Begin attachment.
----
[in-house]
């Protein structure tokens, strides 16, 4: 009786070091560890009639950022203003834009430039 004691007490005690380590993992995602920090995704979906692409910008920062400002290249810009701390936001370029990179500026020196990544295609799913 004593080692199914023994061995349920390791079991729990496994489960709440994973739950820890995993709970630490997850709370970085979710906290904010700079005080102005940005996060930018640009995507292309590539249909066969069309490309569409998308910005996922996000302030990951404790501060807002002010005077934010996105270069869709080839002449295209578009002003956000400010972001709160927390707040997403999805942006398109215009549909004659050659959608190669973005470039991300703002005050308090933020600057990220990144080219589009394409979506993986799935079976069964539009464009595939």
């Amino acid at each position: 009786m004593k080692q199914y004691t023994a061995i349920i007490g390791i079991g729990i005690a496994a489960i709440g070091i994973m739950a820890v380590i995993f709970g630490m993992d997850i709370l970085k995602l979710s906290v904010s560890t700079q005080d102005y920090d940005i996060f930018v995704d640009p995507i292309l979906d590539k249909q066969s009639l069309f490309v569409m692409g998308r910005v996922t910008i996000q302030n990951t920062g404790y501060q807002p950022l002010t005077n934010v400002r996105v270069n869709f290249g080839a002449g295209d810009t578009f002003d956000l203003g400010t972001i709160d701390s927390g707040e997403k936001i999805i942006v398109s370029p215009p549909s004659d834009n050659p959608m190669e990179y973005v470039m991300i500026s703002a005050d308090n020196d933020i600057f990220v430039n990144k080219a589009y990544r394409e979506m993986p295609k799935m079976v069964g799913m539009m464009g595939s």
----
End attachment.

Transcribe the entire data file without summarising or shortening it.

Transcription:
[in-house]
């Protein structure tokens, strides 16, 4: 009786070091560890009639950022203003834009430039 004691007490005690380590993992995602920090995704979906692409910008920062400002290249810009701390936001370029990179500026020196990544295609799913 004593080692199914023994061995349920390791079991729990496994489960709440994973739950820890995993709970630490997850709370970085979710906290904010700079005080102005940005996060930018640009995507292309590539249909066969069309490309569409998308910005996922996000302030990951404790501060807002002010005077934010996105270069869709080839002449295209578009002003956000400010972001709160927390707040997403999805942006398109215009549909004659050659959608190669973005470039991300703002005050308090933020600057990220990144080219589009394409979506993986799935079976069964539009464009595939």
């Amino acid at each position: 009786m004593k080692q199914y004691t023994a061995i349920i007490g390791i079991g729990i005690a496994a489960i709440g070091i994973m739950a820890v380590i995993f709970g630490m993992d997850i709370l970085k995602l979710s906290v904010s560890t700079q005080d102005y920090d940005i996060f930018v995704d640009p995507i292309l979906d590539k249909q066969s009639l069309f490309v569409m692409g998308r910005v996922t910008i996000q302030n990951t920062g404790y501060q807002p950022l002010t005077n934010v400002r996105v270069n869709f290249g080839a002449g295209d810009t578009f002003d956000l203003g400010t972001i709160d701390s927390g707040e997403k936001i999805i942006v398109s370029p215009p549909s004659d834009n050659p959608m190669e990179y973005v470039m991300i500026s703002a005050d308090n020196d933020i600057f990220v430039n990144k080219a589009y990544r394409e979506m993986p295609k799935m079976v069964g799913m539009m464009g595939s």